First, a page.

"I chose gambling over everything," Andrew Caspersen, 40, told U.S. District Judge Jed Rakoff in Manhattan.
In July, the graduate of Princeton University and Harvard Law School pleaded guilty to securities and wire fraud, admitting defrauding mostly family and friends of more than $38 million as he worked for PJT Partners Inc., which he also defrauded of over $8 million.
"I lost their money," he said. "I abused their friendship. I destroyed my family's name," said the son of the late Finn M.W. Caspersen, a prominent philanthropist and former chief executive of Beneficial Corp.
Still, Caspersen packed the courtroom with family and friends as well as members of organizations he has joined to fight alcohol and gambling addictions. Many of them argued for leniency in letters to the judge.
Rakoff credited Caspersen's "very real gambling disorder" as he imposed a prison term that fell well short of the 15 years called for by sentencing guidelines or the 7 ½ years recommended by the court's Probation Department.
Prosecutors said he scammed clients of PJT Partners into investing in sham private equity investments.
U.S. Attorney Preet Bharara said in a release that for over a year before his March arrest, Caspersen "duped his unwitting victims through an elaborate scheme involving made-up private equity ventures, fake mail addresses, and fictional financiers."
"Using his Wall Street pedigree, Andrew Caspersen deceived and defrauded investors - including his own family and friends and a charity - out of tens of millions of dollars," Bharara said.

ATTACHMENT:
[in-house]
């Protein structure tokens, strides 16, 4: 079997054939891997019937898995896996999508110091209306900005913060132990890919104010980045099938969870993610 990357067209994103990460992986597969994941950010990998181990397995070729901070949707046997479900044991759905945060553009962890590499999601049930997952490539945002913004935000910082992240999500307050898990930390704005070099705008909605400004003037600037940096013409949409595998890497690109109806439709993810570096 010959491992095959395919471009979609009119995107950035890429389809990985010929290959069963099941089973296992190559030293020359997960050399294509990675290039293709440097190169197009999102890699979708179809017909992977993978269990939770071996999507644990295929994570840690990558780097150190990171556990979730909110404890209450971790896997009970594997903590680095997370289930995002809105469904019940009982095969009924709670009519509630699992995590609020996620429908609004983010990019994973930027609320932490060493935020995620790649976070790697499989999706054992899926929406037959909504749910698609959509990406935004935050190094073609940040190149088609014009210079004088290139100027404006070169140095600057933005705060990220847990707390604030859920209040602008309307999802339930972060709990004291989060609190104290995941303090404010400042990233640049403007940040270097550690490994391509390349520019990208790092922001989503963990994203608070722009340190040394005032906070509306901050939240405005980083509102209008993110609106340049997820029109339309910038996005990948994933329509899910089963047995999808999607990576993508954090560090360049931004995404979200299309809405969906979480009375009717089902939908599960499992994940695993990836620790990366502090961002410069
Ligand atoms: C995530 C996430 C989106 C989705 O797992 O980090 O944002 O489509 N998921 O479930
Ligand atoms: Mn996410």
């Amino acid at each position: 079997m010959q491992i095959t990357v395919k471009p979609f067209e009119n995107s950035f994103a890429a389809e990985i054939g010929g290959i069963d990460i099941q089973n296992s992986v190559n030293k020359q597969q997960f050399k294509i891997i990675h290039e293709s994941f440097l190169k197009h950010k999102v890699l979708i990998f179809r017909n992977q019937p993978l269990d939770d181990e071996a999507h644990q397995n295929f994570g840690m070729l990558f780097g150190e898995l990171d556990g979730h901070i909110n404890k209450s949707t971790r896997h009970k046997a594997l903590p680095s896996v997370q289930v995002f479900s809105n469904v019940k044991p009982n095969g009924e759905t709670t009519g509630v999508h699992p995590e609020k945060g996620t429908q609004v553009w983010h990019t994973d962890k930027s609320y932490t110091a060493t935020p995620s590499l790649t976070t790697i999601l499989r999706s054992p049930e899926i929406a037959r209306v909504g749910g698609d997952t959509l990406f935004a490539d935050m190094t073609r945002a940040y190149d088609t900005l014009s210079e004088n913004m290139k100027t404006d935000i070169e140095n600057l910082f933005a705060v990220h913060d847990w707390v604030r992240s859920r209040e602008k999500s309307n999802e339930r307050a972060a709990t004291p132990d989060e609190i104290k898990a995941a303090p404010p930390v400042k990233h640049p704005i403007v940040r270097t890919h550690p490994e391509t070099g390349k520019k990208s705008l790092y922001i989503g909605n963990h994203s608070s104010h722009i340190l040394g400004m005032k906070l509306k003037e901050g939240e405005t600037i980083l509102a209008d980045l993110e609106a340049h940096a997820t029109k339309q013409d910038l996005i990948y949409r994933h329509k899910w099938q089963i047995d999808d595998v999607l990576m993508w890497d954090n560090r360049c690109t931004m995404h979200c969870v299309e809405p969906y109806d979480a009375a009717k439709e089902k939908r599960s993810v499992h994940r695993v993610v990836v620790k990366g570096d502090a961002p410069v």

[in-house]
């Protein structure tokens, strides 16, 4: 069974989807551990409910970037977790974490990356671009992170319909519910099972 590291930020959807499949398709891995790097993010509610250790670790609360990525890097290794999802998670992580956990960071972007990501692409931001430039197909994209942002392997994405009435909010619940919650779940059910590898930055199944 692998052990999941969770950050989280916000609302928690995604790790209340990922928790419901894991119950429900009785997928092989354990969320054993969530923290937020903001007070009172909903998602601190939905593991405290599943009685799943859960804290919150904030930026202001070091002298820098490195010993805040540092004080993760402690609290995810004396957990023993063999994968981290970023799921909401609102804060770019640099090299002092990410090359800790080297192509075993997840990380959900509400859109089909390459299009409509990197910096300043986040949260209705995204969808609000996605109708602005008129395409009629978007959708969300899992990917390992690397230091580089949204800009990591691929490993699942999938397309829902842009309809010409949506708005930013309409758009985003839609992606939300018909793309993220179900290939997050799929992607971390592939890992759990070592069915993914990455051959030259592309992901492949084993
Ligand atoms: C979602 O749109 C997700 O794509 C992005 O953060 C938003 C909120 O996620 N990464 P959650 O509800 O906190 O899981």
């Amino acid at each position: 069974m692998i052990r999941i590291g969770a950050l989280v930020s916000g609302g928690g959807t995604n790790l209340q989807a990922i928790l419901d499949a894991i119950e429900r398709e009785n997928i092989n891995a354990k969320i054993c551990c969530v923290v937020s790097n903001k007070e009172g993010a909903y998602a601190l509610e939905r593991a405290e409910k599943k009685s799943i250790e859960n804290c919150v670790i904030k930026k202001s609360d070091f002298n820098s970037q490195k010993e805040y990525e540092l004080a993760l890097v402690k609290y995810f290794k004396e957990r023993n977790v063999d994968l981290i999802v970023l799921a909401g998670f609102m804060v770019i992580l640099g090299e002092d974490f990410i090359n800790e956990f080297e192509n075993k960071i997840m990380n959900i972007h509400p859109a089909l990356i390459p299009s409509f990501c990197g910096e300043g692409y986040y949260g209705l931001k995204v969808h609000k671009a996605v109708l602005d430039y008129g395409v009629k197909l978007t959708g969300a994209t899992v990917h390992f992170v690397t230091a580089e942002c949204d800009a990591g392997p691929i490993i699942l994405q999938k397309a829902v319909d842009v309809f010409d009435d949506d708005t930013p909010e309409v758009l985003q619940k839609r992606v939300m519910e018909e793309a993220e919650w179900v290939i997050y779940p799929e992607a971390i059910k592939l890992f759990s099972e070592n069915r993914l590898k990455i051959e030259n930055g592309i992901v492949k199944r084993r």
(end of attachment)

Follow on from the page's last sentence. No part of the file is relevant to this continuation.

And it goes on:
When he addressed the judge, Caspersen said it took public humiliation for him to confront his gambling addiction, but that he was dedicated to continuing treatment.
Assistant U.S. Attorney Christine Magdo urged a lengthy prison sentence, saying Caspersen failed to follow through on gambling addiction treatment after squandering $2.25 million invested by his mother and a brother in 2012.
"He had a choice. He had a moment of intervention by outside sources," she said, adding that he quit therapy after only seven sessions.
Defense attorney Paul Shechtman said his client was so overtaken by his gambling illness that he hit a high of over $100 million one day and bet it all the next on whether the market would go up or down. As a result, he was left with nearly nothing at the end of the trading day, the lawyer said.
"This is madness," Shechtman said.
Shechtman said Caspersen's "moral compass was broken."
The lawyer said Caspersen fell for the classic gambler's fallacy.
"No matter how many times he lost everything, he was convinced he would win it all back," he said.
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